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Baboon (Pan troglodytes)

Baboons are large terrestrial monkeys confined to Africa. There are five different species of baboons. These are the Chacma Baboon (Papio ursinus), the Western, Red, or Guinea baboon (Papio papio), the Sacred or Hamadryas baboon (Papio hamadryas), the Olive baboon (Papio anubis) and the Yellow baboon (Papio cynocephalus). Four baboon species (chacma, olive, yellow, and Guinea) are known as the savanna baboons. These animals form large troops, composed of dozens or even hundreds of baboons, governed by a complex hierarchy that fascinates scientists. Males use shows of physical power to dominate rivals, and troop members spend endless hours carefully grooming one another to remove insects and dead skin. A fifth species, the hamadryas baboon, lives in the hills along the Red Sea coasts of Africa and Arabia. These cliff-dwelling baboons disperse to forage during the day and reconvene in much smaller groups at night.

Baboons are some of the world's largest monkeys, and males of different species average from 33 to 82 pounds. Baboon bodies are 20 to 40 inches long, not including substantial tails of varying lengths. Baboons generally prefer savanna and other semi-arid habitats, though a few live in tropical forests. Baboons live in troops which usually number between 20 and 80 individuals, though bigger groups of well over 100 are known. The troops consist of several 'kinship' groups of adult females and their generations of offspring, as well as a number of mature, sexually-active males. There is a definite hierarchy among the females and the males, with individual males generally having exclusive 'rights' to certain kinship groups. Immature males are tolerated within the troop until they reach five years of age, after which they attempt to link up with neighbouring troops of unrelated females. Here, they will strive to become dominant, but it will not be until they are 7 to 9 years old that they will be taken seriously by the females.

Baboons are opportunistic eaters and, fond of crops, become destructive pests to many African farmers. In areas where human settlements are encroaching on their natural habitats, Baboons are also known to raid crop fields which has led to them often being seen as pests. Being such intelligent animals, baboons take readily to stealing food from human beings, and can become quite a nuisance at camps and picnic sites. The males are equipped with enormous canine teeth and though these are used primarily in ritualized displays of dominance, they are occasionally turned to more practical use. Baboons have very similar teeth to people with a series of large, flat molars which are perfect for grinding down vegetation and surplus food can be stored in their flexible cheek pouches to be saved for later.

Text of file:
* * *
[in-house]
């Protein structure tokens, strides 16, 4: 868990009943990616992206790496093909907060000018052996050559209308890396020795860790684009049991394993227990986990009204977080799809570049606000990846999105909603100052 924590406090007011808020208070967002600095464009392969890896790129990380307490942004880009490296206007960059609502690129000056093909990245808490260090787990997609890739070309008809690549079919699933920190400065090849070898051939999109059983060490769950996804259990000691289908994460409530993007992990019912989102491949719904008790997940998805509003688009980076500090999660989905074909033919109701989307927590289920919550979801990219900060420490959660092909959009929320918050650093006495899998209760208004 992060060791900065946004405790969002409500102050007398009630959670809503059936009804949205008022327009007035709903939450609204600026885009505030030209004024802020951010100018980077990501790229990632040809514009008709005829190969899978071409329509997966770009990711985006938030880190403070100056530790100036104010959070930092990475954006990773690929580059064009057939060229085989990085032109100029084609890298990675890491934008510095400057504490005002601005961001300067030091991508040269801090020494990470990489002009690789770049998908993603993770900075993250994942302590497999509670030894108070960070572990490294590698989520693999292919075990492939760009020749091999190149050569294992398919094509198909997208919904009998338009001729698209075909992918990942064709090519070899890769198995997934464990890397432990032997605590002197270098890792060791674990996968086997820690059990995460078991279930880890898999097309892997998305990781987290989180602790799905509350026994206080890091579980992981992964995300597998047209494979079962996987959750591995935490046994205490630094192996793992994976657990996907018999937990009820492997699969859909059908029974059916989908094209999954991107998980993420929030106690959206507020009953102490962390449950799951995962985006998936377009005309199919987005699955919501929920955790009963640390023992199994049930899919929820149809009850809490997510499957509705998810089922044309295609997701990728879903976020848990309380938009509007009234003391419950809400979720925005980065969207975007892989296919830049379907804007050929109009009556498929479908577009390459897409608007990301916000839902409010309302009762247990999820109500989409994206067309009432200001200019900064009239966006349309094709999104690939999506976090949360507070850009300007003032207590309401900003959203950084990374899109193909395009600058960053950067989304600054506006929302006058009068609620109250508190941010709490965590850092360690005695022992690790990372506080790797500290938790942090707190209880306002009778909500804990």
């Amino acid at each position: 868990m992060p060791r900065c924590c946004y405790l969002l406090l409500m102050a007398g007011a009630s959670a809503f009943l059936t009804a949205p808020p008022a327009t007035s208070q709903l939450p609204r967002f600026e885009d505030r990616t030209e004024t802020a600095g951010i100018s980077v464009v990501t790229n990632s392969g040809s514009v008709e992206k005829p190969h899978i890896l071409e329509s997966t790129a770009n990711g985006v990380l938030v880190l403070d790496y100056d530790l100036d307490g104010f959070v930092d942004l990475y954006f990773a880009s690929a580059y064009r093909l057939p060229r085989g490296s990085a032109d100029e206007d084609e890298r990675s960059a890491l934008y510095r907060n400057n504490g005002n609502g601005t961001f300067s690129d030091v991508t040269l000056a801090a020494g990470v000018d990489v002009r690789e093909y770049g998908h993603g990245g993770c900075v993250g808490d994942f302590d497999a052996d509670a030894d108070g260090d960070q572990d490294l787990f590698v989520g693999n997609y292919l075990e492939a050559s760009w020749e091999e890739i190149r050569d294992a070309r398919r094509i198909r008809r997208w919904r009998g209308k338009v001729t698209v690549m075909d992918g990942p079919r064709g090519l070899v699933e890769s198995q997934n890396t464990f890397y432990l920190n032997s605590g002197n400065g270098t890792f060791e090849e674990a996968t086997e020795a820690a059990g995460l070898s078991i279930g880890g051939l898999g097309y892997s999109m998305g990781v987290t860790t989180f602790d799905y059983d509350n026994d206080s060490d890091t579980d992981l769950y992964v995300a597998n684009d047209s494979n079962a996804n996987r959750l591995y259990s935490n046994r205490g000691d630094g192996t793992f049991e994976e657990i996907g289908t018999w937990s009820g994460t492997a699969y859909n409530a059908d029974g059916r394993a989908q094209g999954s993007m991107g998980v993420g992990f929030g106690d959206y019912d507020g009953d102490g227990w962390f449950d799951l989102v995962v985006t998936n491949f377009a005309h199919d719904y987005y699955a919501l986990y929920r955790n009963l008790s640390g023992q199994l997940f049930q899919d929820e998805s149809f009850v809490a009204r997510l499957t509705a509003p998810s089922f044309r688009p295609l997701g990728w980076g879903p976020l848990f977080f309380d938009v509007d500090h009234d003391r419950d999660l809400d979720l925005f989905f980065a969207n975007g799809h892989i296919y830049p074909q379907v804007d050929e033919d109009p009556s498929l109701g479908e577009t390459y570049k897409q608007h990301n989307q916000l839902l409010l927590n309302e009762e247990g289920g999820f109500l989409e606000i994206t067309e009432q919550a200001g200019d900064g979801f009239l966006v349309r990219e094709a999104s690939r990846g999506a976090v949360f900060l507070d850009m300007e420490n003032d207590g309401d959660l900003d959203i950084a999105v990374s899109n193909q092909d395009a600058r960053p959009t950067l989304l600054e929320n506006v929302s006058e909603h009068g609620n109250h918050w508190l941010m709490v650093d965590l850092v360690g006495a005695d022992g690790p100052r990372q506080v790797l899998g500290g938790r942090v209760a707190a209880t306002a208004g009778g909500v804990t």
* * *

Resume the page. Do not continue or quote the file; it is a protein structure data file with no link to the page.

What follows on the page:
As with most other primates - man included - baboons are omnivorous, eating both vegetable and animal matter. The troop forages in a loose pack, digging up succulent rhizomes, turning over rocks in search of grubs or scorpions, gorging themselves on ripe fruit, or wading into swamps for waterlily tubers. Although fruits, grasses, seeds, bark, tough roots and flowers all make up the bulk of their diet, along with insects, eggs, lizards, birds and rodents, the Baboon's large size and power also means that they sometimes hunt and kill larger prey such as young Gazelles. Antelope fawns, sheep and hares are also preyed upon whenever the opportunity presents itself.

Baboon Fun Facts

  • There are five species of baboon.
  • Noises made by baboons include grunts, barks and screams.
  • The main predators of baboons are the large cats including Lions, Leopards, Cheetahs and Tigers.
  • Baboons are a ground dwelling animal.
  • Most baboons live in hierarchical troops.
  • Lifespan Yellow baboons: 20 to 30 years.
  • Lifespan Guinea baboons: 35 to 45 years.
  • The Baboon eat almost anything including small animals and plants.
  • The female baboon is almost one-half the size of the male.
  • The female baboon initiates mating by presenting her swollen rump to the male.
  • The Olive Baboon is the most widely spread of all baboons and can be found in 25 countries.
  • The Yellow Baboon is so called due to its yellowish-brown hair
  • Like other Old World monkeys, baboons don't have gripping tails, but they can and do climb trees to sleep, eat, or look out for trouble.
  • The collective name for a group is a troup, congress, cartload or flange.

Did You Know?

  • Using vocal exchanges, baboons can determine dominance relations between individuals.
  • The females tend to be the primary caretaker of the young, although several females will share the duties for all of their offspring.
  • Native to the Horn of Africa, Hamadryas Baboons are often referred to as the'Sacred Baboon' as it seen as a god by the Ancient Egyptians.

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